4. Your Target Audience Has ChangedMaybe you want to reconnect with your target audience or reach a new one — a rebranding initiative is your best bet to achieve this. Perhaps the consumers you target have grown older or you want to expand and appeal to the next generation. Or you find that the target audience is too big, too small, or actually has no buying power to drive ROI to your business.Working with a dynamic audience only adds to the complexity of defining your target audience. But your goal is to cater to the ever-changing needs of the customer and turn their demands into opportunities. So think of creative ways to market your product according to the demands of your target audience and make sure they are reflected in your logo, brand communication, and advertisements.
  5. Your Brand Elements Are ObsoleteImage is everything in branding. That’s why you need to keep all your visual assets up-to-date in order to help your audience understand that you’re one with the times.At this point, your logo and brand typography should reflect your current brand identity and deliver on the promise you make to your target audience. Not to mention that it should be eye-catching and have the best resolution. However, you should not neglect the formatting considerations that help you seamlessly share your visual assets across channels and touchpoints. Working with the right tools can help you simplify this process to achieve a consistent look across the board.
rebrand examples

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Example: Successful Business Re-brand

Rebrand for Success

You don’t just want to rebrand. You want to rebrand better. Here are some top considerations you should have in mind as you assemble your rebranding efforts.

1.Rebranding is believing
Make sure everyone on your team sees the value in your rebranding initiative. If you still hear “Why do we need to rebrand?” from your team members, make sure you set the record straight and align everyone to the same goal. This way, you avoid fruitless arguments along the way.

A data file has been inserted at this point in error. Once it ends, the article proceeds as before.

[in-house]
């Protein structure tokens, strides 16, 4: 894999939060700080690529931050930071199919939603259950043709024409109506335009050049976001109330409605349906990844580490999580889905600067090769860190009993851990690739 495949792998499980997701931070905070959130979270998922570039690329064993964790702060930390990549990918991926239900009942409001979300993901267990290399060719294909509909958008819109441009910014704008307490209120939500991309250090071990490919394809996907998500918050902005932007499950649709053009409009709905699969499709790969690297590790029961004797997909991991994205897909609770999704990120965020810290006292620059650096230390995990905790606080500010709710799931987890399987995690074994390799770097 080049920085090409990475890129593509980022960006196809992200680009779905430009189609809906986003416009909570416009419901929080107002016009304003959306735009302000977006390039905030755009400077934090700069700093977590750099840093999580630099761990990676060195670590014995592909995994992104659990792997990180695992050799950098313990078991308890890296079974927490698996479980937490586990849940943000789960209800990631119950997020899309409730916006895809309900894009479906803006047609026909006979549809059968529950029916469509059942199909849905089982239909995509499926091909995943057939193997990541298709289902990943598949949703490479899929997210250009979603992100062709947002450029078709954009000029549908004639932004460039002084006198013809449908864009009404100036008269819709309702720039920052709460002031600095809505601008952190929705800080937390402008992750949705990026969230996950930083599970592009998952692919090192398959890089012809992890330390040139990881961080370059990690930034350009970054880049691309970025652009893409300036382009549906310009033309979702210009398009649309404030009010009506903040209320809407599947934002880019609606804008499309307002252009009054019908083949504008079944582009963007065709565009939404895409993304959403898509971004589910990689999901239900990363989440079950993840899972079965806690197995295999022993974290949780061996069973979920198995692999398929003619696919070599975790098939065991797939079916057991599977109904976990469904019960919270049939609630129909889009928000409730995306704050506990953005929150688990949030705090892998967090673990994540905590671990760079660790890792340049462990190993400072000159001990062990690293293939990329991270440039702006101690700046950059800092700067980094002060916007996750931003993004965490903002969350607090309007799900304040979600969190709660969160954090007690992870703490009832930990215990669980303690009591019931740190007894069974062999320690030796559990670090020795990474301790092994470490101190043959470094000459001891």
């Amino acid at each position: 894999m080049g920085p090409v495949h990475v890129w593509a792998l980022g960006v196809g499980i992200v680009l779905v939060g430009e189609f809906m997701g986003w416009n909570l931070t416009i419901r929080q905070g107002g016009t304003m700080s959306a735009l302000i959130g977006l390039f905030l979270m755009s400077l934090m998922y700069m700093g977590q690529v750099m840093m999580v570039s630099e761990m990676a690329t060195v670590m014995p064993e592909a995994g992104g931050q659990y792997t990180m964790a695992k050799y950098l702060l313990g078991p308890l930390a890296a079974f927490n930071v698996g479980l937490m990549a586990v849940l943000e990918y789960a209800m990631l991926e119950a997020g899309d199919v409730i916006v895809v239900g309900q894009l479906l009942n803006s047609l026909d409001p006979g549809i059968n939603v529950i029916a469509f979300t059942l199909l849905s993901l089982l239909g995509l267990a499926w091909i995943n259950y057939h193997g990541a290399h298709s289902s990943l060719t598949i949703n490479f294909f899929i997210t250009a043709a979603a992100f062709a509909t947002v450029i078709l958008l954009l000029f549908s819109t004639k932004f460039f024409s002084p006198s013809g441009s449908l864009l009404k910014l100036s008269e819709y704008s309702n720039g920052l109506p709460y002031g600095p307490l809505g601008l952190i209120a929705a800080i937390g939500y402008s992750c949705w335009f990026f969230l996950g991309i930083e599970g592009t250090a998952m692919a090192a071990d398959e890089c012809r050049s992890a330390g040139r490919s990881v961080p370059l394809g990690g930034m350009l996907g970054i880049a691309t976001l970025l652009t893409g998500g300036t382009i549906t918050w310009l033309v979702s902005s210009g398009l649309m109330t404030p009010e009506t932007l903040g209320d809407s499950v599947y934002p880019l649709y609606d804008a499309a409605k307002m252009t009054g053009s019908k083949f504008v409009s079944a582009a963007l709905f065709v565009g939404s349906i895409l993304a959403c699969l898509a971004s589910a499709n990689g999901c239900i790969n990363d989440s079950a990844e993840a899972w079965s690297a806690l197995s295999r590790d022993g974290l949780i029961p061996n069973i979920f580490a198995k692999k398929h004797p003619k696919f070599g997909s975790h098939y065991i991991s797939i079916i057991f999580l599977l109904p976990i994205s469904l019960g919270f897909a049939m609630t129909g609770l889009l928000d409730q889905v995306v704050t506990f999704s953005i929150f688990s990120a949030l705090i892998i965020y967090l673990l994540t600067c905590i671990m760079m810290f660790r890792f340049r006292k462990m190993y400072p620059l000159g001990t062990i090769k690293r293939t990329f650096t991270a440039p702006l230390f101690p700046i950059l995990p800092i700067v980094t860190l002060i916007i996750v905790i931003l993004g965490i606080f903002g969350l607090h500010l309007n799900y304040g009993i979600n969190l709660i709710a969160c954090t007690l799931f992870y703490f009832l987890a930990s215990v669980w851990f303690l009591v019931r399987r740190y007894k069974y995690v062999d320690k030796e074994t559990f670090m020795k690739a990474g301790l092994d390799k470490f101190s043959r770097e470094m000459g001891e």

2.Go beyond the rebranding signs
Once you’ve read the signs, don’t jump straight to the rebranding process. Spend time and identify why you are rebranding in the first place and make sure this explanation will inform all incoming steps in the process.

3.Rebrand by the book
A rebrand is more than just an image refresh. All branding efforts require comprehensive tactics and processes that are tied up nicely in a unifying whole. A simple logo change, for example, requires a thorough analysis of all branding materials according to best practices, so that you also get the best results.

4.Learn by example
Do you remember Gap’s logo redesign? That’s one example of rebranding gone wrong that ultimately did more harm than good. But there are countless other examples from companies that need a rebrand you could study and use as guidance in your rebranding efforts.

5.Don’t do it alone
Especially since there are a lot of tools you could use in order to make the rebranding process as painless as possible. Achieving brand consistency at scale has never been this easy.

rebrand pepsi

Source: image

Example: Pepsi brand evolutionary

Prepare for Rebranding as Usual

Rebranding is an inevitable process in the life of a business. Your business will evolve and expand in time, so it’s only natural that your image should keep up with the changes. Whether you aim for a partial change or a total do-over, it is crucial to communicate these changes to your target audiences. Otherwise, you might lose brand equity and alienate loyal customers.

Your rebranding strategy should be thoroughly planned in order to make the transition as seamless as possible for your target audience. If you prepare consistently and anticipate potential questions or concerns, you are set for a smooth rebranding process.